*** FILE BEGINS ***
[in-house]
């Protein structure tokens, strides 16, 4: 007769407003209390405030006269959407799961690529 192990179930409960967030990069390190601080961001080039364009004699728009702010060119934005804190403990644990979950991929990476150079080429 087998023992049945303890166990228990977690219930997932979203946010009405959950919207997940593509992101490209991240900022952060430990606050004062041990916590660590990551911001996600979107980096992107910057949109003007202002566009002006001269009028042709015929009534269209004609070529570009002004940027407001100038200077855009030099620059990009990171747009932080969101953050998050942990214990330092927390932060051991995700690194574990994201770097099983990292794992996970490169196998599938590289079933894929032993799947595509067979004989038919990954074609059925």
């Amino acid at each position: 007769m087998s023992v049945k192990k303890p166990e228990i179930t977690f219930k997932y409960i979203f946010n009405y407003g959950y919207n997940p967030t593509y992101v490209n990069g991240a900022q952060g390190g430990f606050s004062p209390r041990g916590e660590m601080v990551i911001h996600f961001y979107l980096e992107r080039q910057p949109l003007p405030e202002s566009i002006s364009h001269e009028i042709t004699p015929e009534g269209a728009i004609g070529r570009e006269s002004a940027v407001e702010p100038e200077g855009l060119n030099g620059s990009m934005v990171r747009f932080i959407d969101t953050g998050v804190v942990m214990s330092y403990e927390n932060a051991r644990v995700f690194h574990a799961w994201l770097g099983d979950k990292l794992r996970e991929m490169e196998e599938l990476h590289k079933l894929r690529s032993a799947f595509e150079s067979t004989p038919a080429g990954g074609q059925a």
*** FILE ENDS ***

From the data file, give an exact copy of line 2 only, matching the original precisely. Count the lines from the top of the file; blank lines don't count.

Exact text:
């Protein structure tokens, strides 16, 4: 007769407003209390405030006269959407799961690529 192990179930409960967030990069390190601080961001080039364009004699728009702010060119934005804190403990644990979950991929990476150079080429 087998023992049945303890166990228990977690219930997932979203946010009405959950919207997940593509992101490209991240900022952060430990606050004062041990916590660590990551911001996600979107980096992107910057949109003007202002566009002006001269009028042709015929009534269209004609070529570009002004940027407001100038200077855009030099620059990009990171747009932080969101953050998050942990214990330092927390932060051991995700690194574990994201770097099983990292794992996970490169196998599938590289079933894929032993799947595509067979004989038919990954074609059925």